Ashwin Sanghi has done a lovely job of making archaeologist hero! The Krishna key is a marvelous combination of ancient India and modern Indian Subject Matter experts (SMEs) painting a rich pallor to the country and its technical prowess; via the thriller-genre. The thriller is woven along with factual info about the ancient India and has figments of Gita. A lot of little stories that we may have read in the Gita is sporadically sprinkled along the length of the book.
Ancient Dwarga, the city which Krishna has purportedly built over seven times, requested their citizens to carry a seal as a passport. Anil Varshney gets in hand four of these seals. Not willing to put the safety of the four seals in peril, he decides to split them with his spit-promise-type-friends, the four men in whom he has a LOT of faith. The four seals and a baseplate to rest the four seals consists of what is known as the Krishna Key; they open the doors to 5000+ year old preserved secret.
Krishna is the 8th avatar of God Vishnu. It is claimed in the Gita that in the realms of Kaliyuga, Krishna will don his Kalki avatar, the 10th one, to bring the evil on earth to an apocalyptic end. The villain believes he is that avatar. He thwarts the bearers of the seal and their hunt, as the protagonists move toward solving the puzzle to the Krishna key.
*spoiler alert begins*
As Anil parts his seal away with his four friends he is killed in a peculiar fashion, Ravi Mohan Saini who had spent the day before with Anil therefore becomes the prime suspect. He evades the police - Rathika and Rathore – and moves on the run, along with his student Priya. He should accomplish two tasks one – get the seals secured from the rest of the three men and two – solve the Krishna Key and vanquish the puzzle. The question of life and death along with execution of the task in hand is portrayed well. Another refreshing twist occurs when the villain in hand is really not the villain but are a pseudo villains – puppets who strings are controlled by the don who fought his way up the dirty ladder! It makes you ask a new series of why all over again. Is the puppet controlled by the string or string by the puppet is another think you would be pondering about.
*spoiler alert ends*
We are on an information avalanche that answers a lot of questions which might have been on our minds. The book discusses various myths that are associated with Hinduism and has progressed to say that they are not myths but they are historical facts. The book astounds readers with information like :
- The Harappa Mohenjodaro/Indus valley civilization was a secondary effect that happened after the Saraswathi civilization that flourished along the Saraswathi rives in 3000 odd BC. The period when Krishna lived.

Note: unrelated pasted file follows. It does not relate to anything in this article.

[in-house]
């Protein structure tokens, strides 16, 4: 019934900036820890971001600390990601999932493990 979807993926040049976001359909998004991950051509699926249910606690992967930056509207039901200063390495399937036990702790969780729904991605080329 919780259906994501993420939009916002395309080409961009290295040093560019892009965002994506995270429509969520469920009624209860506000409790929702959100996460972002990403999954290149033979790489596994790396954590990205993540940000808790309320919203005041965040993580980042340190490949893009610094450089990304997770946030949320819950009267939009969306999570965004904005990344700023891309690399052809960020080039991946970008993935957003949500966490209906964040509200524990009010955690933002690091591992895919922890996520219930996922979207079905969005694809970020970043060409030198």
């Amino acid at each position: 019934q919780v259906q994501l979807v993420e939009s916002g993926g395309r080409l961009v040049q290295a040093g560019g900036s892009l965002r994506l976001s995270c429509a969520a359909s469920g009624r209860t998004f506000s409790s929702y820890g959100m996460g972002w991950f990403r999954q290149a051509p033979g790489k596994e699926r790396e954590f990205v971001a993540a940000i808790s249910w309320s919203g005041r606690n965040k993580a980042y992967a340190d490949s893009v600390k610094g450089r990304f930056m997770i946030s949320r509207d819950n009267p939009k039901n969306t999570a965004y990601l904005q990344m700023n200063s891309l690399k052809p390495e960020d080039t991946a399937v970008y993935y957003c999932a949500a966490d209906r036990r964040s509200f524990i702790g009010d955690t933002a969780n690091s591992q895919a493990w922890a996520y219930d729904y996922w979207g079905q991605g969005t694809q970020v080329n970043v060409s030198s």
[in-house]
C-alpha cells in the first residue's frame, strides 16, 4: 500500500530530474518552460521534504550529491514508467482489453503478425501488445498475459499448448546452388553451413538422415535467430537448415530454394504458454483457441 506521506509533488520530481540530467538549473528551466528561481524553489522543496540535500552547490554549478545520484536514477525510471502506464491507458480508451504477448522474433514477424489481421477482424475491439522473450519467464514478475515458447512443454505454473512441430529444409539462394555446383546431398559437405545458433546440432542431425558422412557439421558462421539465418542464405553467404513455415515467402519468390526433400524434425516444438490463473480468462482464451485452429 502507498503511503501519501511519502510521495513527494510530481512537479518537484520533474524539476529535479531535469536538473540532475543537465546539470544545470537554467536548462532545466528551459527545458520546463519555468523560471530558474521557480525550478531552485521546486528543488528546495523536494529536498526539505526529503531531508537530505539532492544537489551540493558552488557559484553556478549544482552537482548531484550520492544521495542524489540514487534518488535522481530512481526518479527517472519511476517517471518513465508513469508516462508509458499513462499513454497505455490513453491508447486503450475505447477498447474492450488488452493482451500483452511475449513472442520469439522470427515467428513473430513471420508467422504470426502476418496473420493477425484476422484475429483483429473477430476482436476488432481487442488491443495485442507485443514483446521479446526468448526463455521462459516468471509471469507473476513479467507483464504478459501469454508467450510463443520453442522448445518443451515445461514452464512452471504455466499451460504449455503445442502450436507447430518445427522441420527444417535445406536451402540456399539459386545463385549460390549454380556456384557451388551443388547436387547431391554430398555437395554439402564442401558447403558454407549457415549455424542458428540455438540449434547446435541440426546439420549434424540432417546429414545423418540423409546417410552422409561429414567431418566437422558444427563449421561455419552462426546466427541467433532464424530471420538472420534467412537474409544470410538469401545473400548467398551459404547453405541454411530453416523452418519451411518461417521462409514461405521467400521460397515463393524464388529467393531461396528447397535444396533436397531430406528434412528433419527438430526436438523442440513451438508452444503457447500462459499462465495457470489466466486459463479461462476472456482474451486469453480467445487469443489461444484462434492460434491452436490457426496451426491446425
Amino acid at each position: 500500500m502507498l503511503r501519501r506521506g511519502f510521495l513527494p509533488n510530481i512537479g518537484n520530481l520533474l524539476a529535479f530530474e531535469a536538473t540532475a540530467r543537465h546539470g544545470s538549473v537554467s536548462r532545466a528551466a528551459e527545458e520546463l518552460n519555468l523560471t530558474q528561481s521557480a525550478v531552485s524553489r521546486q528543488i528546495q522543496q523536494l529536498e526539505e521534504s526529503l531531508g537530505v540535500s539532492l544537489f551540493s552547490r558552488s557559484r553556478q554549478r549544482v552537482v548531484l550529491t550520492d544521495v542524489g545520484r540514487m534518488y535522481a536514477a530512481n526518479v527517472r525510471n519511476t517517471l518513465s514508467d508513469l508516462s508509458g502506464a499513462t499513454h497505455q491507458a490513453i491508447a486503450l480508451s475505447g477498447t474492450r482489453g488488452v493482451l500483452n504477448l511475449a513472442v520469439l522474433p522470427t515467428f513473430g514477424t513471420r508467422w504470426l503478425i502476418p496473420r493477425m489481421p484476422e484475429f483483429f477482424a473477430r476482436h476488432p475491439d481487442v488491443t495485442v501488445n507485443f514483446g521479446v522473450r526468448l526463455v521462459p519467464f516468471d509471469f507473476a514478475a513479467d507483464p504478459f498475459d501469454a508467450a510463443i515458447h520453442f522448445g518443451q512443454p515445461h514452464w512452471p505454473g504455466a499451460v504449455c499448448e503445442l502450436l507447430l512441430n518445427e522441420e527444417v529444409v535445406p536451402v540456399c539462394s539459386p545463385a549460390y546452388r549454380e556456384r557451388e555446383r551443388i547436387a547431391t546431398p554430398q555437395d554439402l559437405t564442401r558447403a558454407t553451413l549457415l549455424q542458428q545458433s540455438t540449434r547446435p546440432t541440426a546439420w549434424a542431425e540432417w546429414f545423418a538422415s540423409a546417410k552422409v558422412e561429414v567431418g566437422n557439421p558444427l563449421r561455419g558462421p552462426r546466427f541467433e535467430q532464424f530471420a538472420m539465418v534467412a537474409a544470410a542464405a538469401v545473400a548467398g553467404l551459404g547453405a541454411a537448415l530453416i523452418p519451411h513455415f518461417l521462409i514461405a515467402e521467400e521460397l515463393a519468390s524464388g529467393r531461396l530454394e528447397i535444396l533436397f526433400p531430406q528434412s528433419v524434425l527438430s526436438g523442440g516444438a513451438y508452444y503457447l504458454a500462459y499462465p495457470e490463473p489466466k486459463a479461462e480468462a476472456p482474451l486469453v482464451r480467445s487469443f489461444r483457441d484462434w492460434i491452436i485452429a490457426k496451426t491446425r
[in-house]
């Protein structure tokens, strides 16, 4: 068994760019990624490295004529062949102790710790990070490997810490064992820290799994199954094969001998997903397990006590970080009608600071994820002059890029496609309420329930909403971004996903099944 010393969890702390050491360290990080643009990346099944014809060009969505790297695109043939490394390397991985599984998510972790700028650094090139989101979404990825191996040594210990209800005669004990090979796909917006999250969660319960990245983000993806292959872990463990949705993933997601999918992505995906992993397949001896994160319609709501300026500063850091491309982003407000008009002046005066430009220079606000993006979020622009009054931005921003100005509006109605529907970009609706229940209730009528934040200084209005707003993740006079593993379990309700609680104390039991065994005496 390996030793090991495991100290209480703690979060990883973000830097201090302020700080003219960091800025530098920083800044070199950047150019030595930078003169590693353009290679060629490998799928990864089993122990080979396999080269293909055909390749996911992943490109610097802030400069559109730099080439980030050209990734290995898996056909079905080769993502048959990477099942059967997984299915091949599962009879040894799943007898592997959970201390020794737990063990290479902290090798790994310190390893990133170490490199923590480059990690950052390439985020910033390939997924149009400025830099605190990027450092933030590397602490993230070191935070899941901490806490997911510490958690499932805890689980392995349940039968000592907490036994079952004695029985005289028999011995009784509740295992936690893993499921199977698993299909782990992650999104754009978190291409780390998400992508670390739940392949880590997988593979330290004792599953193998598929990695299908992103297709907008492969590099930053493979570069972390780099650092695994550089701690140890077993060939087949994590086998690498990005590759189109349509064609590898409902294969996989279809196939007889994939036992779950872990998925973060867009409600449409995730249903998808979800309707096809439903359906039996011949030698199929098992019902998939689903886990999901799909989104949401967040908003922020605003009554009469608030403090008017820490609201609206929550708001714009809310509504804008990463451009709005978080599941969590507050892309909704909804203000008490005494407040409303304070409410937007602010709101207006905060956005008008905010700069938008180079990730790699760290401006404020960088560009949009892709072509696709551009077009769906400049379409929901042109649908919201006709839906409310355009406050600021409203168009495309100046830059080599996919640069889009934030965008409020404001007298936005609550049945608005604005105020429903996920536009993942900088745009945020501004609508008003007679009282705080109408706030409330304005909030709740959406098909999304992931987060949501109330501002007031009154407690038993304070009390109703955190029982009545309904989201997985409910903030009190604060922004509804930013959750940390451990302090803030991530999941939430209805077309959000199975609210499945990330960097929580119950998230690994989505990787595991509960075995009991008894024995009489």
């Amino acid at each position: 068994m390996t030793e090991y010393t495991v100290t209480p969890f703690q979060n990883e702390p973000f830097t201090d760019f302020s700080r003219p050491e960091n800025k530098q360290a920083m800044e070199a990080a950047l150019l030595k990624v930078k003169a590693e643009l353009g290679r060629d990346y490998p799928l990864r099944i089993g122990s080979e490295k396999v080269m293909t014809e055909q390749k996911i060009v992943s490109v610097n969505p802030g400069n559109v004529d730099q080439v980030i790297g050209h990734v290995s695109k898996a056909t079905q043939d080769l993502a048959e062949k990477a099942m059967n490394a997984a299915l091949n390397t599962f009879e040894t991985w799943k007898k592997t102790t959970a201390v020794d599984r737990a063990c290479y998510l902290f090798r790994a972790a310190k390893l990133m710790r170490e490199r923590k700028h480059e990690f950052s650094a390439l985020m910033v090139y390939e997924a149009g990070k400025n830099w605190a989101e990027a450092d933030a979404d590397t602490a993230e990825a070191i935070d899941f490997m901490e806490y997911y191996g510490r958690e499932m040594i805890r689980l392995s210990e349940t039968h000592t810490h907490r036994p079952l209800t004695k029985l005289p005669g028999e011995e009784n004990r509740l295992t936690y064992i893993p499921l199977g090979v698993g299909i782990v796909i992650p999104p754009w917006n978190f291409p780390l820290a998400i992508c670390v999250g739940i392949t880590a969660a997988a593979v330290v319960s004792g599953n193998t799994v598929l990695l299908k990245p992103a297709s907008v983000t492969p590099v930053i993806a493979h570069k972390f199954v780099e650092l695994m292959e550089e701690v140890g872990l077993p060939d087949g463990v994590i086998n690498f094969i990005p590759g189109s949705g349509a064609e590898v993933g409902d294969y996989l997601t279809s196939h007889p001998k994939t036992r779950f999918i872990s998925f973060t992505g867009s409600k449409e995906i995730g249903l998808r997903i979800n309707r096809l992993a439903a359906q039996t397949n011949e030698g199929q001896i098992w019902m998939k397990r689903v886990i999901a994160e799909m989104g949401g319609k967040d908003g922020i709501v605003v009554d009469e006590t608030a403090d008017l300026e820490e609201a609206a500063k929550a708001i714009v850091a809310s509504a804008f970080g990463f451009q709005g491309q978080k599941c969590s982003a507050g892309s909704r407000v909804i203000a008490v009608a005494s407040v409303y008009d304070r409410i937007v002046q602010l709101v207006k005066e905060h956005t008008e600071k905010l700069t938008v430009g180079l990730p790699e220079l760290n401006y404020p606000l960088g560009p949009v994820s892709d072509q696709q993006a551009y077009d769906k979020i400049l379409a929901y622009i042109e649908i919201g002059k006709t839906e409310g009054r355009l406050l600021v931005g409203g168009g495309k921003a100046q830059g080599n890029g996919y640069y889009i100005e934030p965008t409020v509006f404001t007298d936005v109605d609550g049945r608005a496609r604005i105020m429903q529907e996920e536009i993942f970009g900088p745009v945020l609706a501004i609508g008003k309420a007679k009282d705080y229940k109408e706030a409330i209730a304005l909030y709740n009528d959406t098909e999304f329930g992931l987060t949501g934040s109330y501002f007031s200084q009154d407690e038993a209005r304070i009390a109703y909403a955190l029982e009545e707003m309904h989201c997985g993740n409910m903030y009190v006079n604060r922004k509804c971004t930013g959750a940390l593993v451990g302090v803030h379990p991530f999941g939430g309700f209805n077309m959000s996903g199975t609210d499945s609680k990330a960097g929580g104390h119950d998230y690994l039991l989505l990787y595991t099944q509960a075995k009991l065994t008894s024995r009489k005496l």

- It also discusses how Mount Kailash was also known as mount Meru – which was coopted in the Sumerian Civilization. Thus implying what went on in India as the Saraswathi civilization was the mother. This information just burns the reader with anxiety, here the author throws more information asking – is Mt. Kailash an artificial architecture feat? It shows that Mt Kailash was not only a holy place for Hindus but also Jains, Bons, Buddhists.
- How Megasthenes a Greek ambassador in Chandra Gupta Maurya court speaks about Krishna as Hercules in his address. How the Abraham discussed in both Christian and Islamic religion is nothing but a twist of Bhrama and make the reader go wow!
- We know that India was resplendent with a lot of richness which was plundered by Mohammed Gajini. The Somnath temple was one of the affected structures - here the Lingam is said to be levitating, the scientific explanations supporting levitation is mind blowing!
To know how all these information are entwined into the thriller. To know who eats whom in the dog eat dog world. To read about the hunt for the Key which might reveal the weapon Bhramastra or Syamantaka or perhaps even Krishnas DNA - reach out to your online bookstore rightaway and shed 250 bucks; worth the money considering the fact the book is not just one, but a lot of mini-books complied into one!
The only minor hiccup can be that in one or two places, there was disgruntled narrative and we would have expected a firm edition. For me, the romance was matter of factly, and not really vital as it offered nothing to the story. Leaving which the book is one satiating read. Which I would definitely recommend! And whats wrong with being Dan Brownish if the end result is good!
If you are the “I love information overdose” types you will love the book to BITS and more!
So there, what are you waiting for – get your copy of The Krishna key right away!